The purpose of this study is to apply a rhetorical lens to the exploration of symbolic interactions used to negotiate contested identity. Specifically, we provide and analyze an Internet discussion among nurses concerning job duties and responsibilities. In this case study, one nurse questions her superior's remarks about her “abandoning” her responsibilities if she does not undertake “non-nursing” tasks. Ironically, the majority of posts that follow from other nurses perpetuate the notion that nurses must perform “non-nursing” tasks to fulfill their primary moral obligation and sustain an identity of nurses as flexible and caring. A rhetorical lens is applied and suggests that multiple framing techniques and rhetorical tactics (i.e., mutual negation, minimization, red herrings, sunny-side of domination, and perhaps most important the moral imperative) are used to persuade the nurse toward a collective identity – flexible professional. Although the main contribution of this study is found in the use of the rhetorical lens, an additional contribution is discussed – unexpected evidence, which suggests that the primary assumption of a “nursing shortage” may be a discursive reality, as well.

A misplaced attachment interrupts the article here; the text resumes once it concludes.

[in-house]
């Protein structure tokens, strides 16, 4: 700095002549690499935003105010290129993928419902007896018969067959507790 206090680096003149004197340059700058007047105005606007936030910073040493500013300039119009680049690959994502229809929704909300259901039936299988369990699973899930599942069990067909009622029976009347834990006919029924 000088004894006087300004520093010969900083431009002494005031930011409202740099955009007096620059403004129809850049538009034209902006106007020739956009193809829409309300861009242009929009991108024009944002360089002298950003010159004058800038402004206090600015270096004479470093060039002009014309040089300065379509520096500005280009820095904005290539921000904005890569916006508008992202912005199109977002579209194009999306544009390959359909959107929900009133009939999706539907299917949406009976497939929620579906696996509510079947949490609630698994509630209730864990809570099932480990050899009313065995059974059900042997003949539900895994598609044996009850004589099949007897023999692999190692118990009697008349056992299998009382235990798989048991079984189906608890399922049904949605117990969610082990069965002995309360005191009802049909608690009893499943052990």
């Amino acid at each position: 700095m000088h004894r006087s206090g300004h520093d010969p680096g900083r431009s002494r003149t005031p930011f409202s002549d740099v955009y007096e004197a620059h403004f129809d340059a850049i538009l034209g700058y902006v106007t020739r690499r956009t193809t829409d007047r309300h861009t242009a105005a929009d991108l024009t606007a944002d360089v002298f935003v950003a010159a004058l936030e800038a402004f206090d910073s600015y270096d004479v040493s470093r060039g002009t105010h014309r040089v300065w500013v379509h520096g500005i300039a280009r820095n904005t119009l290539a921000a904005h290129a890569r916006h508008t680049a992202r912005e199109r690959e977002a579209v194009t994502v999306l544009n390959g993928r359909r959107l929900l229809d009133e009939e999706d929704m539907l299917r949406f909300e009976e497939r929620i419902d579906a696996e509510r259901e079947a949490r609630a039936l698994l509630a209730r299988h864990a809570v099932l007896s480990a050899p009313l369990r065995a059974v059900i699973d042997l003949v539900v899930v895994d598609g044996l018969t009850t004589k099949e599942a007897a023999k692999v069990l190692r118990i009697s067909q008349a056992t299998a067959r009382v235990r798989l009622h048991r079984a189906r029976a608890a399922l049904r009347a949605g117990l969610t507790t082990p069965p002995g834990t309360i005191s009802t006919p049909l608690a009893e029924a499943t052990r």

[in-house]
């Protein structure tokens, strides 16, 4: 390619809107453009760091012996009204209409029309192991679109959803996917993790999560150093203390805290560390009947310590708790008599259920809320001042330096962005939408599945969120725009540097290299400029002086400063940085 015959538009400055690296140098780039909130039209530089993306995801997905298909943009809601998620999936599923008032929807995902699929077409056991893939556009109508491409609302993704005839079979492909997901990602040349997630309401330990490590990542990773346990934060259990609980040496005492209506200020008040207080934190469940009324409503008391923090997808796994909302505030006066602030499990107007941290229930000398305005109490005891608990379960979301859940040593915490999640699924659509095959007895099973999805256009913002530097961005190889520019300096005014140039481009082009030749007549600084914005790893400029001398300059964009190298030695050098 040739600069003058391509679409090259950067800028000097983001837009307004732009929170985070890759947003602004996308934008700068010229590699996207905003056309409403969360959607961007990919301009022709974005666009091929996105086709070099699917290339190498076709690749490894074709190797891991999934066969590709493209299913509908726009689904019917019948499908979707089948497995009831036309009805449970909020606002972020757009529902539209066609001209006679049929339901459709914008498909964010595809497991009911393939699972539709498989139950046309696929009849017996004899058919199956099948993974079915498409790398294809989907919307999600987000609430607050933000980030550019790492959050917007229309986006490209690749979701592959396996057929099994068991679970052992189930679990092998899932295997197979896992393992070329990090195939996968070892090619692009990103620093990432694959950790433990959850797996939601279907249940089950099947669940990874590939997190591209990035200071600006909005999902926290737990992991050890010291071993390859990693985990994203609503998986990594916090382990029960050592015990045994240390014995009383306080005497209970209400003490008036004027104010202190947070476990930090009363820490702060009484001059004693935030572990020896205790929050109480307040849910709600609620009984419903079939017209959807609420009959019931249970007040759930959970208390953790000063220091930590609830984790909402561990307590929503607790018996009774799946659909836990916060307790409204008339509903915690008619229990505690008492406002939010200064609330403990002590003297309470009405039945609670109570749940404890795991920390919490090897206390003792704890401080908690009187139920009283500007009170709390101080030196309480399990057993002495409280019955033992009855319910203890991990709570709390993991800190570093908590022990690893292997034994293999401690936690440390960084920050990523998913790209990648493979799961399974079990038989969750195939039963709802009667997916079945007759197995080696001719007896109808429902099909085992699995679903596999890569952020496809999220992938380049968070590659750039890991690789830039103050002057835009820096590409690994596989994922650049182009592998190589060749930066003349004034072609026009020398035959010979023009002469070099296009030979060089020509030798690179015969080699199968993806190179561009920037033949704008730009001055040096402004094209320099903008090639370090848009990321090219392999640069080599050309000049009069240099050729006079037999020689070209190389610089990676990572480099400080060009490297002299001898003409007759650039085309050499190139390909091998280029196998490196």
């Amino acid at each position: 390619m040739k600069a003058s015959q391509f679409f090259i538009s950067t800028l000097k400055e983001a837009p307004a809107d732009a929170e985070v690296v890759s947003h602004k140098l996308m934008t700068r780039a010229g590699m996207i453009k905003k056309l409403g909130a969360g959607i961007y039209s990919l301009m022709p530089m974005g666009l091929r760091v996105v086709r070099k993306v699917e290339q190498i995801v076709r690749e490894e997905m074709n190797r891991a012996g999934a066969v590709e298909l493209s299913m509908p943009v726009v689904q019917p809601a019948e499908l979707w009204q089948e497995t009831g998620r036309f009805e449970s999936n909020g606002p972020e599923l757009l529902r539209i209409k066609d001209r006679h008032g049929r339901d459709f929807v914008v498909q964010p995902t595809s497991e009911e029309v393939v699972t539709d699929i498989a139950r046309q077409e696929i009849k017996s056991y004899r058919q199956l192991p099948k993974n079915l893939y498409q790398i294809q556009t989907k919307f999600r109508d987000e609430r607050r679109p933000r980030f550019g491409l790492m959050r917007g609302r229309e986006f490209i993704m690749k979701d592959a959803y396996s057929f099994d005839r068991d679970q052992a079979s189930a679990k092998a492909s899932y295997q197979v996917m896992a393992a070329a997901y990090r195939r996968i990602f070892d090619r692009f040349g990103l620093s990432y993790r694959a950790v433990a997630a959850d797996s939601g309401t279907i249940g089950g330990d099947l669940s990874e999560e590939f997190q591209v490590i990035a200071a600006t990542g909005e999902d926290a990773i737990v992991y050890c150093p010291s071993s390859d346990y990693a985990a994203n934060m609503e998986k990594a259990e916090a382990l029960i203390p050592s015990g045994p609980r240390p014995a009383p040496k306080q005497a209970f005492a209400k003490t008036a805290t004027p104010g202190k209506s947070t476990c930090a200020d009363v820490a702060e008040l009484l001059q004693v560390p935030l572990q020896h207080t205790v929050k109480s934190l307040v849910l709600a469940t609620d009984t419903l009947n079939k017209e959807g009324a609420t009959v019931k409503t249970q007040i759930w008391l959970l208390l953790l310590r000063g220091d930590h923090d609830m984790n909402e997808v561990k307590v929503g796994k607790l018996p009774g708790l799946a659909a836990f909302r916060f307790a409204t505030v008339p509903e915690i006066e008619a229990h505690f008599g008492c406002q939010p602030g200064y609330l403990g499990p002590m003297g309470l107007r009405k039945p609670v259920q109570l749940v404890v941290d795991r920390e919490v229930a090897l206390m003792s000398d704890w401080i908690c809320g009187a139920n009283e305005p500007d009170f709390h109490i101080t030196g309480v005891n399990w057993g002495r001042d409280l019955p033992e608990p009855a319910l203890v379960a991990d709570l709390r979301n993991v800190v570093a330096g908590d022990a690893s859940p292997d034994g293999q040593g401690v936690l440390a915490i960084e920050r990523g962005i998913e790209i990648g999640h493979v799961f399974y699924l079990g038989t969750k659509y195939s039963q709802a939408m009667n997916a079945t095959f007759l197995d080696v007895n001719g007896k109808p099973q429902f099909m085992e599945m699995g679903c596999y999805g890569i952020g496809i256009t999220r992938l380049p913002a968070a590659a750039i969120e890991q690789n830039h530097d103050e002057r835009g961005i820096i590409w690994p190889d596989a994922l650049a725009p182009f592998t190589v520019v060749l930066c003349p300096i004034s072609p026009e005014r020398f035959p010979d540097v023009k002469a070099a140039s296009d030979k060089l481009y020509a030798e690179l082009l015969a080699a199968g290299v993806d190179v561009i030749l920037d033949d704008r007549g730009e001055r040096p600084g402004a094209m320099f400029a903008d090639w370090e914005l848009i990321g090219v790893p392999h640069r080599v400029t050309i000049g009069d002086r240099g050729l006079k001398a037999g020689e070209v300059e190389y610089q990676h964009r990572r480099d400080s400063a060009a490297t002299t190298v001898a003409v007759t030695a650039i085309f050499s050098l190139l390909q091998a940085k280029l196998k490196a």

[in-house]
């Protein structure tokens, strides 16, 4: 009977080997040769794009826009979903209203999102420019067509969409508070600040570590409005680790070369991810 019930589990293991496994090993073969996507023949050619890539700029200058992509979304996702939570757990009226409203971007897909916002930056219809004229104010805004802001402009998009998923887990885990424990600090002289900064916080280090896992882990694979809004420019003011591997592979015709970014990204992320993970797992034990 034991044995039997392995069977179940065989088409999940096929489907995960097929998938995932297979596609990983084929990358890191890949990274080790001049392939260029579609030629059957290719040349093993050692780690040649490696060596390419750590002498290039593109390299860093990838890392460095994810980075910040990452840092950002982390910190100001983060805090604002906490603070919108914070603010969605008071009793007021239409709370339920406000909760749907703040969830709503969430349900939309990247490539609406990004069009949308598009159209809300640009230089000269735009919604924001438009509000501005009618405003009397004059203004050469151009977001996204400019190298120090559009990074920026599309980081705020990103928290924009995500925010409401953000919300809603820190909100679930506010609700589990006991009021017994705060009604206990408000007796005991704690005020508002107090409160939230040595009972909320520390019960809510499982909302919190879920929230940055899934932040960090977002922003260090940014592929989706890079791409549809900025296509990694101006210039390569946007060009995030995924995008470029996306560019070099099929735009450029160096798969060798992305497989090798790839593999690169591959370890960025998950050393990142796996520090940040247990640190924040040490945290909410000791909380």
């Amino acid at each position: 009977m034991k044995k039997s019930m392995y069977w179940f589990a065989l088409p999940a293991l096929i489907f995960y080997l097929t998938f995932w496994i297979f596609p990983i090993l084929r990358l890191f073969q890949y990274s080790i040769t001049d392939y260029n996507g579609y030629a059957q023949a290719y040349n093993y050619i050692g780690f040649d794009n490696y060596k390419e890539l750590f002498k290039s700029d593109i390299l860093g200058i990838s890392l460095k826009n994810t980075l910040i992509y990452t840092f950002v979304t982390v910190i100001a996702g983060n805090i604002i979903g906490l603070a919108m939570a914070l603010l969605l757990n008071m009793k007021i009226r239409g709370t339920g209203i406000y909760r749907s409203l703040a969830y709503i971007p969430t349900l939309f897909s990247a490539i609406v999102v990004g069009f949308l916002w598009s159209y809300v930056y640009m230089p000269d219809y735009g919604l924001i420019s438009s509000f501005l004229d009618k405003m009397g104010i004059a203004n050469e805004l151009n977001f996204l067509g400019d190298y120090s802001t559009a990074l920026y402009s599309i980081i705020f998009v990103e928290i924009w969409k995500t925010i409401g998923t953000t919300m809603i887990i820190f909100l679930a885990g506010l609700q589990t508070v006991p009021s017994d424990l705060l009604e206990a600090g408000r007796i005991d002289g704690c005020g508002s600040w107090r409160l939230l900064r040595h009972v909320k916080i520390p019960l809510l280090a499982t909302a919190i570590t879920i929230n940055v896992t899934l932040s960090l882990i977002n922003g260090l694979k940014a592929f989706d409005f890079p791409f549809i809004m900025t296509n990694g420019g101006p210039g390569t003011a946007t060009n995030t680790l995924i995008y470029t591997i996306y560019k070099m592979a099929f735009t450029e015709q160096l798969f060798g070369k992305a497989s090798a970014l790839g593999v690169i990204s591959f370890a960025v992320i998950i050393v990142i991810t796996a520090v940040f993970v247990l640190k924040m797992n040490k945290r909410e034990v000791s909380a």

Patric Clair, R. and Fox, R.L. (2011), "The Rhetorical Negotiation of Professional Identity: Nursing's Moral Imperative as the Flexible Professional and the Contribution of Unexpected Evidence", Denzin, N.K. and Faust, T. (Ed.) Studies in Symbolic Interaction (Studies in Symbolic Interaction, Vol. 37), Emerald Group Publishing Limited, Bingley, pp. 237-267. https://doi.org/10.1108/S0163-2396(2011)0000037013Download as .RIS
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